A director from Venezuela. A past College of Charleston professor. A former hospital volunteer.
Their backgrounds are about as varied as Charleston’s shrimp and grits variations, but these folks – along with 13 others – share one very important trait: they help save lives.
Meet the members of the Medical University of South Carolina’s interpreter services team. They spend their days visiting clinics, dropping by birthing rooms and racing to the ER. Never mind the fact that they have little-to-no medical or social work training. They’re still the lifeline for Charleston County’s 11,000 plus Spanish speaking residents. In fact, they’re the area’s only group to provide in-person medical translation.
After spending a recent Monday morning with these caring souls, we’ll be the first to tell you their job’s not an easy one. Like many of the hospitals’ physician teams, the Interpreter Services office is always open, through daybreaks, weekends and holidays.
Together, the team attends an average of 2,430 doctors appointments every month. They pray with terminal patients, encourage mothers during labor and speak with mentally ill individuals. They’ve translated more than 5,000 medical documents, and have gotten to know many of the hospital’s regulars.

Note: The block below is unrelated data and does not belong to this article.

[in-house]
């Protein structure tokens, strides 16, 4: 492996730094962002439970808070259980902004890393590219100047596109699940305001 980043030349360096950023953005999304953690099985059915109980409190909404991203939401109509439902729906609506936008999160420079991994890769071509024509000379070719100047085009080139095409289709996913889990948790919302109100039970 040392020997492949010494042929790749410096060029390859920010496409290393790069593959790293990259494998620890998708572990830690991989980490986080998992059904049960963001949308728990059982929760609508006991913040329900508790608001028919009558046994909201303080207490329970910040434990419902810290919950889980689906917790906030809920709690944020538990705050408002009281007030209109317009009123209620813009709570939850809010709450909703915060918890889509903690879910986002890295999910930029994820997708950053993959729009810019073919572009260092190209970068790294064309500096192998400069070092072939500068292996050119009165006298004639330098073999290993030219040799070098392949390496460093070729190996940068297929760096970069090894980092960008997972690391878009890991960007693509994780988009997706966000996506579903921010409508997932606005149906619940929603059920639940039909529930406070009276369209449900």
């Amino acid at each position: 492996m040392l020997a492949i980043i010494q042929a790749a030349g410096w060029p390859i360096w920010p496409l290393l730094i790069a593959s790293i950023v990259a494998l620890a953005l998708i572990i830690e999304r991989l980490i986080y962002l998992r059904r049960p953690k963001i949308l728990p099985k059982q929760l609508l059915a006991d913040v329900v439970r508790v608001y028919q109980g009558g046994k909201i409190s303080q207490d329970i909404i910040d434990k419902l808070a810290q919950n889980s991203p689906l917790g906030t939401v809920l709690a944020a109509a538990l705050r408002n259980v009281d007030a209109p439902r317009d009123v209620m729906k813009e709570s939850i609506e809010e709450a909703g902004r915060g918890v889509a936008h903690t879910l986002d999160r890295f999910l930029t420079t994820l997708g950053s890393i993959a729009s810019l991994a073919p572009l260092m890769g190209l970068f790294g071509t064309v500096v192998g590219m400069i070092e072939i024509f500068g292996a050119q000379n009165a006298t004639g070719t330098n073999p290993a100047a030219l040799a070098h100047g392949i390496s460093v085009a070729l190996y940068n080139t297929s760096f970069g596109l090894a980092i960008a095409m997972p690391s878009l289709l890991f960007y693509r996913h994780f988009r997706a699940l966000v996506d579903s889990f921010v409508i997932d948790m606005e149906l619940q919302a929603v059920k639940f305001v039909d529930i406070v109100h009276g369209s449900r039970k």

And that’s not even including the department’s two sign language video machines (the state’s first for deaf patients) or its phone system equipped to translate another 27 — yes, 27 — languages.
To an outsider, the pace is a bit dizzying. Or it would be, if it weren’t for the effortless pace at which the interpreters move. In fact, these guys are probably some of the only staffers who can expertly maneuver MUSC’s confusing maze of hallways and buildings.
And yet, the six on-call staffers we met seemed nothing but happy to be at work. A bit tired, no doubt, but conspiciously content.
One tells the story of a little boy’s mother, and the satisfaction it gave him to answer her worried questions during her son’s chemotherapy. Another talks of heartbreaking racial crimes and the relief that comes when they translate the words “she’ll be o.k.”
Without interpreters, these non-English speaking patients might have no idea what’s happening to them. Or worse, their doctors could have a difficult time diagnosing dangerous symptoms.
Maybe that’s why they’re all so well-known throughout the medical university. On his way back from an epidural appointment, Sam Cogdell — a long-time presence — is stopped by a young man who recognizes him.
“Hello amigo,” the man says, a huge grin on his face as he spots Sam. He asks for directions to another area of the hospital, then turns to walk away.
He takes two steps, stops and turns around. “Gracias,” he says. Another three steps, another “gracias.” A final “muchas gracias,” and he’s on his way.
Sam turns and continues down the hall, over a walkway, down an elevator, through a passage and finally back to his office. In the 25 minutes he was gone, another interpreter’s disappeared, his abandoned breakfast a sign he left quickly to help another patient.
Sam sits at his computer to get in a little work before the next call comes and he’s off to help another patient. Maybe even help save a life.